Stress Test 101

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You just caught the news that your distant cousin had a heart attack. Thankfully, they are okay and on the mend, but that does not stop your mind from going a mile a minute. Are the odds in your favor or are you next to experience a life-threatening heart attack? With nervousness, you book an appointment with your local cardiologist...

Here's where Haute MD expert Dr. Ryan Houk of Naples Heart Rhythm Specialist falls into the picture to share what's next, a stress test. To learn about what a stress test entails and if any preparation is needed, Haute Beauty expert and wife Dr. Deborah Houk provides everything you need to know, essentially your guide to stress less.

What is a stress test?

A stress test is where you'd either be put on a treadmill or given medicine that allows your cardiologist to assess your blood flow and determine if there are blockages in the coronary arteries of your heart.

When is a stress test needed?

A stress test is needed for anyone with concerning symptoms that might be cardiovascular in nature, whether it be chest pain, shortness of breath, increased fatigue, or other cardiac symptoms. For these patients, they should talk to their doctor as soon as possible because, likely, a stress test is indicated.

For someone who is not having symptoms but wants to be preventative and is interested in assessing their risk for a heart attack, there is a test we offer called a calcium score. The calcium score is a CT scan that quantifies the amount of cholesterol that has formed plaque in your coronary arteries. If your calcium score is elevated, your doctor may recommend stress testing, as well as initiate medicines to reduce your cholesterol.

How do you prepare for a stress test?

The biggest thing to remember is if it's a pharmacologic test, you shouldn't have caffeine for 24 hours before the test. If it's a treadmill test and you're on a beta blocker, generally, you're advised not to take your beta blocker on the morning of the test so that your results aren't compromised. When scheduling your stress test, our staff will review everything you need to prepare for the procedure and answer any questions you may have.

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What happens in a stress test?

There are a lot of different types of stress tests out there, and each has its own protocols. Generally, there are two main types of stress that we use; either (1) treadmill exercise stress or (2) pharmacological stress using medicines to augment blood flow to the heart. We can either do an EKG treadmill test alone, or we can combine different stress modalities with varying types of imaging, which can include nuclear imaging or using ultrasound of the heart. These different imaging modalities look at either the blood flow to the heart with stress or look at the heart as it moves and contracts to assess for blockages in the arteries.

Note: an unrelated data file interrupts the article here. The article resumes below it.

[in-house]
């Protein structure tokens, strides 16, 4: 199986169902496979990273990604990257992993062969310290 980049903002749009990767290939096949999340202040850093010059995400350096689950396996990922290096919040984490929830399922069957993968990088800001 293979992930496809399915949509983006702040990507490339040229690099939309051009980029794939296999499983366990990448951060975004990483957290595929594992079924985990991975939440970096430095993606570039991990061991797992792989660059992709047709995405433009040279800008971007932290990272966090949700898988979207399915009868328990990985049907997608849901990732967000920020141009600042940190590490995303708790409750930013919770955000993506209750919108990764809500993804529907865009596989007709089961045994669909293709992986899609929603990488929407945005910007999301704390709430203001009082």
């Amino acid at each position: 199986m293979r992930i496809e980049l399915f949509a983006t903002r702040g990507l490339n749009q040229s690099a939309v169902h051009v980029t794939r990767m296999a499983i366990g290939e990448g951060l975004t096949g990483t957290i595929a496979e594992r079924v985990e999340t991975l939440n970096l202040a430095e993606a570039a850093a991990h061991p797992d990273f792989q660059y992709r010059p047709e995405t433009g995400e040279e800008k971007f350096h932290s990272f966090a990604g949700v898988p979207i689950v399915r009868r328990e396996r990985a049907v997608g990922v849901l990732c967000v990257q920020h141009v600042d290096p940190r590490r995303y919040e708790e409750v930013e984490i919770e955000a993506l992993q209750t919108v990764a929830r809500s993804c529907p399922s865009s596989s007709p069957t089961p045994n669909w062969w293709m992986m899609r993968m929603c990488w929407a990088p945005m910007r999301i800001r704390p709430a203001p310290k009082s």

For an idea of what happens in a stress test, with the exercise stress tests, the patient is put on a treadmill and hooked up to an EKG machine while they exercise. The cardiologist then reviews the EKG images to see how the heart reacts to the exercise. Cardiologists often increase the sensitivity of this test by also doing an echocardiogram (or ultrasound of your heart) to see how the walls of the heart are moving in response to stress.

In our Naples office, in addition to standard stress tests, we also offer Cardiac PET, a more advanced type of stress test. Cardiac PET is the most accurate non-invasive nuclear stress test of the heart. It provides extremely high-quality images with only a fraction of the radiation exposure that traditional nuclear stress tests would incur. The test is quick and easy to complete in roughly 30 minutes, unlike other standard nuclear stress testing protocols, which can take up to 3 hours. Prognostically, someone with a normal cardiac pet has a less than 1% cardiac event rate per year, meaning a less than 1% risk of having a heart attack.

What does failing a stress test mean for you?

If you fail a stress test, the most common next step is to get a cardiac catheterization, which is an invasive procedure where the cardiologist directly images the coronary arteries for blockages. However, there are certain select situations where your cardiologist may recommend more conservative management. Typically, this is done for someone who is at higher risk for invasive procedures or who is either minimally symptomatic or has low-risk findings on stress testing.

The bottom line is that you need to talk to your cardiologist about what your stress test results mean for you, as the results will be used to help your doctor manage your treatment. If you are interested in learning more information about Cardiac PET stress tests, calcium scores, or stress tests in general, book an appointment today at Naples Heart Rhythm Specialists.